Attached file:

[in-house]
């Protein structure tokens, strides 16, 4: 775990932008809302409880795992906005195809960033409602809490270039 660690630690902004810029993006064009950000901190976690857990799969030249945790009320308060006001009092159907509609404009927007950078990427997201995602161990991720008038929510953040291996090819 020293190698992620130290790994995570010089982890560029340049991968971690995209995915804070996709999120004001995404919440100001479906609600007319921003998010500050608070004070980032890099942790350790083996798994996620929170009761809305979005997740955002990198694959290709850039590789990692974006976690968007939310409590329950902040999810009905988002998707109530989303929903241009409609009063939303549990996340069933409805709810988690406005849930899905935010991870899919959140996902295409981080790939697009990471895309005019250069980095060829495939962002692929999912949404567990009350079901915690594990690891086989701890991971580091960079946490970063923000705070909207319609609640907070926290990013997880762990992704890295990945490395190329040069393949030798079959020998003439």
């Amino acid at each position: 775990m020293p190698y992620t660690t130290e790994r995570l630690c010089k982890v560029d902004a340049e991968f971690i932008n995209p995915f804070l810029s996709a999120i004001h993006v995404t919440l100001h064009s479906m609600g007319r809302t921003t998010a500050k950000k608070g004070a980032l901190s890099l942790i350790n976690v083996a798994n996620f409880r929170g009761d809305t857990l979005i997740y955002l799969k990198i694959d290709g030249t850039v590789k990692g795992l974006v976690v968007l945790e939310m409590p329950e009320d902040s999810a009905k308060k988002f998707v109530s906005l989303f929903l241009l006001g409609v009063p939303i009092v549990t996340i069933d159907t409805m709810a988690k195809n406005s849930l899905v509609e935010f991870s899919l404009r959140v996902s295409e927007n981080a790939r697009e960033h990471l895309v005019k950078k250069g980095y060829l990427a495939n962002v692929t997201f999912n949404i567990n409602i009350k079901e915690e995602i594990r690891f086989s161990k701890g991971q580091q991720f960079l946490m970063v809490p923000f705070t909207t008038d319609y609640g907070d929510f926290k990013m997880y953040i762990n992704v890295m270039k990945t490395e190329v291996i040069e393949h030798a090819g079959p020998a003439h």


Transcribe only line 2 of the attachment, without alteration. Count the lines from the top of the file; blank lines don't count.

């Protein structure tokens, strides 16, 4: 775990932008809302409880795992906005195809960033409602809490270039 660690630690902004810029993006064009950000901190976690857990799969030249945790009320308060006001009092159907509609404009927007950078990427997201995602161990991720008038929510953040291996090819 020293190698992620130290790994995570010089982890560029340049991968971690995209995915804070996709999120004001995404919440100001479906609600007319921003998010500050608070004070980032890099942790350790083996798994996620929170009761809305979005997740955002990198694959290709850039590789990692974006976690968007939310409590329950902040999810009905988002998707109530989303929903241009409609009063939303549990996340069933409805709810988690406005849930899905935010991870899919959140996902295409981080790939697009990471895309005019250069980095060829495939962002692929999912949404567990009350079901915690594990690891086989701890991971580091960079946490970063923000705070909207319609609640907070926290990013997880762990992704890295990945490395190329040069393949030798079959020998003439």